How do I calculate the overall height of my house?

Discussion in 'Antennas, Feedlines, Towers & Rotors' started by KC0BUS, Sep 9, 2013.

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  1. KC0BUS

    KC0BUS Ham Member

    It seems like in the past, somewhere I read an article that explained how to calculate or guestimate the height of your house from ground level to the peak of the roof. This would be good to know for selecting antenna's, especially for those selecting and mounting their antenna's out in their yards and would like to know how tall their roof is so that their antenna clears the peak of the rooftop. Does anyone know of a method or trick for doing this?

    Thank you,
    Scott, KC0BUS
     
  2. W9DTC

    W9DTC Ham Member

    Measure a distance out and away from your house. Find the angle from that spot to the peak of your roof. With those two measurements do a little geometry. Given your distance away from the house and the angle you find, I believe the tangent function will provide the height. Remember to add on the height at which you measured the angle as well. :)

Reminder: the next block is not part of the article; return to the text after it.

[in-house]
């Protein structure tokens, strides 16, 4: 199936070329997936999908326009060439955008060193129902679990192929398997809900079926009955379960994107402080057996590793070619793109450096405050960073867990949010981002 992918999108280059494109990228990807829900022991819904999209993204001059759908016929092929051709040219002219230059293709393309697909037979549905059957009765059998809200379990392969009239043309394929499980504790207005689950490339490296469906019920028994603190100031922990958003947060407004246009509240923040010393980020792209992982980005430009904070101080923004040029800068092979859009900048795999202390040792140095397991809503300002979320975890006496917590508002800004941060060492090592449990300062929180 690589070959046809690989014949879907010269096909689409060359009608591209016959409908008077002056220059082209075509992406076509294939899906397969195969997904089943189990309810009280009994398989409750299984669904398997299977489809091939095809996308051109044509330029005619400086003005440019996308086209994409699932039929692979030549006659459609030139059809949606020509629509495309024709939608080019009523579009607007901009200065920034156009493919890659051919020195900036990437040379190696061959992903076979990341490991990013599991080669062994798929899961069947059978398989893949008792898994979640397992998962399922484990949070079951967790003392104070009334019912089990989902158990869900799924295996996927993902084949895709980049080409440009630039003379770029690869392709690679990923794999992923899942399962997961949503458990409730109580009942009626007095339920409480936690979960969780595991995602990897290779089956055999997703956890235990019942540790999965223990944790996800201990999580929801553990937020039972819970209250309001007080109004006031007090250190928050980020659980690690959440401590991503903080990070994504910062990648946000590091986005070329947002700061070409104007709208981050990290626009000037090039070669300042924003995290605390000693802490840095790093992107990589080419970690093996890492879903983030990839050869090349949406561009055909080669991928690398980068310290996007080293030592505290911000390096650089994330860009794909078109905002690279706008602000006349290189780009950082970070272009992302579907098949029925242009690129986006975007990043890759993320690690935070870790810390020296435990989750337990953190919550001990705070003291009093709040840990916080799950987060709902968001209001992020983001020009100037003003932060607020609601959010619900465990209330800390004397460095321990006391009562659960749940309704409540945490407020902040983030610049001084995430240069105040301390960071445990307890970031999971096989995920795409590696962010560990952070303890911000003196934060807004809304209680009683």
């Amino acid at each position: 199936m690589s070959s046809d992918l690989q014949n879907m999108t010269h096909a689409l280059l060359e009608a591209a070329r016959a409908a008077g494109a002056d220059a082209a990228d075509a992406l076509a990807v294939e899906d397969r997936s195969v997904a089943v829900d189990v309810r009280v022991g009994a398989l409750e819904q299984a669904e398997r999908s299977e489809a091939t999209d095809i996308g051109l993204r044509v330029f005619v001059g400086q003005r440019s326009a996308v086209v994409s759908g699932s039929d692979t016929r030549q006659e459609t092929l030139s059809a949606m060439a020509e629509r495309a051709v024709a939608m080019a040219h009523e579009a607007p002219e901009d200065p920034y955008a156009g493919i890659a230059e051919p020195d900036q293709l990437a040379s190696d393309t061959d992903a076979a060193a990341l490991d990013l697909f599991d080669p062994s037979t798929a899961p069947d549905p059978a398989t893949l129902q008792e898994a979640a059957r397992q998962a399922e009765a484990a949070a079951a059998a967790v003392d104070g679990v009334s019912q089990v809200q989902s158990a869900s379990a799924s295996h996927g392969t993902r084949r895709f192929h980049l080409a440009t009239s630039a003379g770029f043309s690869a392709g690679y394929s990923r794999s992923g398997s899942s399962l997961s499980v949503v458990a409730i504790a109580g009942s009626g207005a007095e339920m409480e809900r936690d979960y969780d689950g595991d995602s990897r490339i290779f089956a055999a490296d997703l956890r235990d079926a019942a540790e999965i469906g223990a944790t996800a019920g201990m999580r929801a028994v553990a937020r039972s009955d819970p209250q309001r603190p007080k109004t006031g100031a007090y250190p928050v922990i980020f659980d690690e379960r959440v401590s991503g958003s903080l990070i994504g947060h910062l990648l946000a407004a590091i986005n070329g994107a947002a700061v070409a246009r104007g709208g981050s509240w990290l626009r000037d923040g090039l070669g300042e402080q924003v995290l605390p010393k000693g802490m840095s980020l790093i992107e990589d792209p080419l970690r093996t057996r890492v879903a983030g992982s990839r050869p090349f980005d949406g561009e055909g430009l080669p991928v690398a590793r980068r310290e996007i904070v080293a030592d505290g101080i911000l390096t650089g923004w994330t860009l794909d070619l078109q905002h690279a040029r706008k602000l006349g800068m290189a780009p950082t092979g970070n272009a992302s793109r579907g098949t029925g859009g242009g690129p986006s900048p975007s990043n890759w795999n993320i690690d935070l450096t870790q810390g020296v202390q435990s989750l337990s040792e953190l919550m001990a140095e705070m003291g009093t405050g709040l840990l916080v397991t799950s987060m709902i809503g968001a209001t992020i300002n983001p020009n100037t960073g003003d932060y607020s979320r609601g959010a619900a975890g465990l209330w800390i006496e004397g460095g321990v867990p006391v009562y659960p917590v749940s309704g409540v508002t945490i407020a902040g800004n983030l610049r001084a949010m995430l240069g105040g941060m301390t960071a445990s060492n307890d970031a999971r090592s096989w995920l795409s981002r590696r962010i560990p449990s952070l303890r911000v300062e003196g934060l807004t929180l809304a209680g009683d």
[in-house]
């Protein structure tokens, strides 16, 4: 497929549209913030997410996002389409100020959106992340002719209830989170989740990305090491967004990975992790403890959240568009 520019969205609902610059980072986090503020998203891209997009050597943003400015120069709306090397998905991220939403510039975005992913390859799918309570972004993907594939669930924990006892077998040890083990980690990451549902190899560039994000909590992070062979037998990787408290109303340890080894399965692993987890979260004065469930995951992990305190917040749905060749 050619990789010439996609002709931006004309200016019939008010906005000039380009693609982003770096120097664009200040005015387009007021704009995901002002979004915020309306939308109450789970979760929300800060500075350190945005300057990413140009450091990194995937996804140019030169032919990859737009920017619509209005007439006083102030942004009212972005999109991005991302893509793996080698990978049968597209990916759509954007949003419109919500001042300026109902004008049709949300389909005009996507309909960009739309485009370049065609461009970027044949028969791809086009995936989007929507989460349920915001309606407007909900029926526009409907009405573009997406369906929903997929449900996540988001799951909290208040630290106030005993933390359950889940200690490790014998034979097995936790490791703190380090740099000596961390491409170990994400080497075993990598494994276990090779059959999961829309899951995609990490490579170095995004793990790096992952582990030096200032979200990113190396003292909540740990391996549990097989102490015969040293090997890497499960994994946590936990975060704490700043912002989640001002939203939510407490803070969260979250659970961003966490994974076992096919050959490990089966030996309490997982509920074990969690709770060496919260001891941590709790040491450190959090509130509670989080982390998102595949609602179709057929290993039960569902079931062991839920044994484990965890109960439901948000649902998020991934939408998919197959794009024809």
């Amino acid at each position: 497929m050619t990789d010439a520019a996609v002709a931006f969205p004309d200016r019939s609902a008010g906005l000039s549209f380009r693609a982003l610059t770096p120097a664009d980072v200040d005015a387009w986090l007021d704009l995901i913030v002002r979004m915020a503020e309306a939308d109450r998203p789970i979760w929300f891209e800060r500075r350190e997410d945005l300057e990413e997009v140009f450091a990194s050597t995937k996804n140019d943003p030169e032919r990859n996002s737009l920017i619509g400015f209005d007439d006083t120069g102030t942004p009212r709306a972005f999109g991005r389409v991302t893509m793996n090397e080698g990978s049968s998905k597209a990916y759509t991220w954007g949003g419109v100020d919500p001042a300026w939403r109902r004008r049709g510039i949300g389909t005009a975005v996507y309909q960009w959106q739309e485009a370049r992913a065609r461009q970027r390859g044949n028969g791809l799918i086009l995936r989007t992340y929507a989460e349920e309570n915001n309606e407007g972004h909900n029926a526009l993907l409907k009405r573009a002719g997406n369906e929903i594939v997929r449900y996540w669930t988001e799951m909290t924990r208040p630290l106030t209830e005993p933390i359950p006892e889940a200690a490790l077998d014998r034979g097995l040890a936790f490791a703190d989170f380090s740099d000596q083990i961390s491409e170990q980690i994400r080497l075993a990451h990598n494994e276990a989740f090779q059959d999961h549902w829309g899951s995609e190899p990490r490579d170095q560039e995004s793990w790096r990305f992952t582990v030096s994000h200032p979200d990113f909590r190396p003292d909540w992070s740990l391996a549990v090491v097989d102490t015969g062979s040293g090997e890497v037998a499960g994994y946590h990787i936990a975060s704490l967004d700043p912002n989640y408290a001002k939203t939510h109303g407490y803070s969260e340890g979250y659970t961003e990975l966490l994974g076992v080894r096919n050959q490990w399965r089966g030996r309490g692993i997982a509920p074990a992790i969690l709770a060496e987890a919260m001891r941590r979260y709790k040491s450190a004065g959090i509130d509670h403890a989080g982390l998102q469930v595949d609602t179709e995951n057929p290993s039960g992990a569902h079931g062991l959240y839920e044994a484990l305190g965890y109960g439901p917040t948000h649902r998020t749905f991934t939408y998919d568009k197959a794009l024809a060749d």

Good luck
     
  3. K8ERV

    K8ERV Ham Member

    This is probably not helpful, but who knows?

    I have Fluke 411D true laser range finder that does the above calc for you. You just measure the distance to your house horizontally at ground level, then tilt the beam up to the top of the wall, and voila! (or something like that) you get the
    vertical distance.

    Maybe you can borrow or rent one? Great little meter, measures to 100' within 1/8". Works.

    TOM K8ERV Montrose Colo
     
  4. WX7G

    WX7G Ham Member

    You can measure the roof height using the optical method described by W9DTC. If you want to do this you will need to build a homemade device. Your device measures the angle between the horizontal and the peak of the roof. This can be made with a protractor, a plastic tube (drinking straw), and a plumb bob (string and bolt) or a liquid level.